Thursday, October 15, 2009

Booth loves Bones.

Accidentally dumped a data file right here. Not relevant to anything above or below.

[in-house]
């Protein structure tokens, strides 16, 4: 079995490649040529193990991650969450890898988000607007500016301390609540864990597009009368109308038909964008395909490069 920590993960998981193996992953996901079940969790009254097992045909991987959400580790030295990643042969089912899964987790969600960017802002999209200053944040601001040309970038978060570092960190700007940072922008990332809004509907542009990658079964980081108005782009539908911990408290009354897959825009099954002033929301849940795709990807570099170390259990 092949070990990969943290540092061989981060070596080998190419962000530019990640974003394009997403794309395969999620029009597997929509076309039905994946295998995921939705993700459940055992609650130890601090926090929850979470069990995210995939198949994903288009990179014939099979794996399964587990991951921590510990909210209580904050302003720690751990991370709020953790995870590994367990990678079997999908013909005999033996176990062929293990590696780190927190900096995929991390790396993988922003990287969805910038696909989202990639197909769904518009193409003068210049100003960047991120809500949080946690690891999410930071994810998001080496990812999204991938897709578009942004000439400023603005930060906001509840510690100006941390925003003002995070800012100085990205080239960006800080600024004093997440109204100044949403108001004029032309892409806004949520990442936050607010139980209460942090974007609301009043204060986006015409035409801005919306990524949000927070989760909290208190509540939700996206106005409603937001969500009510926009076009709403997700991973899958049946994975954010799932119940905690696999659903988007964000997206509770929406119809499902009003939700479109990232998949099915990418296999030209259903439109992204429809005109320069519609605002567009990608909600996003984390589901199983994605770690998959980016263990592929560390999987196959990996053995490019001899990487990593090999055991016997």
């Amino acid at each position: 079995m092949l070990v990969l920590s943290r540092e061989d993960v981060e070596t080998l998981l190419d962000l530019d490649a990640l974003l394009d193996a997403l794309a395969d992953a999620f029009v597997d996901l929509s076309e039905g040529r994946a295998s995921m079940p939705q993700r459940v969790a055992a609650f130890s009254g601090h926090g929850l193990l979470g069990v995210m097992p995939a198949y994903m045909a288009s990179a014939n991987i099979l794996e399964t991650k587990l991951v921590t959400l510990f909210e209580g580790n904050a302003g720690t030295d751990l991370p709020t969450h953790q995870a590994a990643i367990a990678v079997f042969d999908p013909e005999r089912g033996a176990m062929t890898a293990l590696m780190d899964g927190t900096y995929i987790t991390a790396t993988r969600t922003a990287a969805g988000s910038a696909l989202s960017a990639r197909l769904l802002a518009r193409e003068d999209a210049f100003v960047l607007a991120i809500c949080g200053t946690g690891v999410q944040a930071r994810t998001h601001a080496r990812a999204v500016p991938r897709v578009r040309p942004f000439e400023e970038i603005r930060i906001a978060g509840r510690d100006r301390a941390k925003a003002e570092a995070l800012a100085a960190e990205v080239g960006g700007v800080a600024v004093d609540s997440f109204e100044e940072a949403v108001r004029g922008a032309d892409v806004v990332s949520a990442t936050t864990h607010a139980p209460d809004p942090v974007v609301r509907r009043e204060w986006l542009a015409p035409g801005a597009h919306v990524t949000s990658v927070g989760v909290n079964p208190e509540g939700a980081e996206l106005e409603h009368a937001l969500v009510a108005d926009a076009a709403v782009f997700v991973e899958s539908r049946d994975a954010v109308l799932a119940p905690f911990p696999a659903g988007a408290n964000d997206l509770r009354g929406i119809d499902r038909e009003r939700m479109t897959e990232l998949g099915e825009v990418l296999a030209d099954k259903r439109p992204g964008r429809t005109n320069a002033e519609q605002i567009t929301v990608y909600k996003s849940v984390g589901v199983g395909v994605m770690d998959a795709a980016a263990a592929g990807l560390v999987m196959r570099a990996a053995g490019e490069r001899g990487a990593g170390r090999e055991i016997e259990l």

So I was watching an episode of the Fox television show "Bones" a while back (I have yet to check out any of Kathy Reichs' books, she is the forensic anthropologist/author who is the inspiration for and producer of the show, but I do enjoy the show, and the overly rational, though exaggerated to the point of caricature, Temperance Brennan, a.k.a. "Bones").  Anyway, the other main character in the show is Booth (played by David Boreanaz), an ex-army sniper turned FBI agent who investigates murder cases with "Bones" and the rest of her forensics team.  Recently, Booth was diagnosed with a brain tumor and underwent surgery to have it removed, during the recovery, he was in a coma and dreamt that he was married to, and madly in love with, Bones.  Upon fully recovering, his amorous feelings followed him out of the dreamworld and into reality.  As evidence for the fact that Booth did, in fact, feel like he was in love with Bones, the FBI psychologist Dr. Sweets (played by John Francis Daley, who you may remember from the excellent, but short lived series Freaks and Geeks) shows Booth PET scans of his brain showing "activity" in the VTA, or Ventral Tegmental Area.  PET scans are somewhat similar to MRI scans, and if you follow the posts, I've described how fMRIs work in the past, but again, briefly, fMRIs measure bloodflow in the brain. When a particular area is being used, it needs more oxygen and glucose, thus, more blood.  But, here's the catch, everywhere in your brain needs oxygen and glucose, so a single MRI image wouldn't really tell you very much.  What you need to do is get a baseline, and then, while changing one thing (asking the person to think about something specific or to perform a specific task), you take another image.  When you subtract everything that is the same out of the two images, and look only at what is different, you get a functional MRI (fMRI), that is, an image showing exactly which areas of the brain seemed to be working harder while you were trying to do that specific task.  PET scans (or positron emission tomography) work in a similar fashion, except instead of measuring the iron (or oxygen) in the blood, PET scans work by measuring glucose (which has been tagged with a radioactive fluorine molecule to show up in the scan).  But the same principle holds if the PET scan is to be specific to a function, you have to have one image as a baseline, and another for the test condition.  In the case of Booth, I don't dispute that thinking about the one you love leads to increased bloodflow in the VTA and the caudate, There are several studies suggesting these 2 areas are involved in romantic love.  (One such study can be found here, or, for the popular press version, here.)  No, what I dispute is that a single PET scan image of Booth's brain would not likely show the VTA and caudate to be working overtime, unless Booth was specifically thinking about Bones while the scan was being done.  And even then, you would really only get an image like the one they showed if a baseline image had been taken.  A minor point I know, but when neuroscience comes up on a popular tv show, I can't help myself but to comment.  Actually, despite the minor error, I have to commend the producers and writers of Bones for introducing some pretty cool and pretty recent neuroscience info into the show.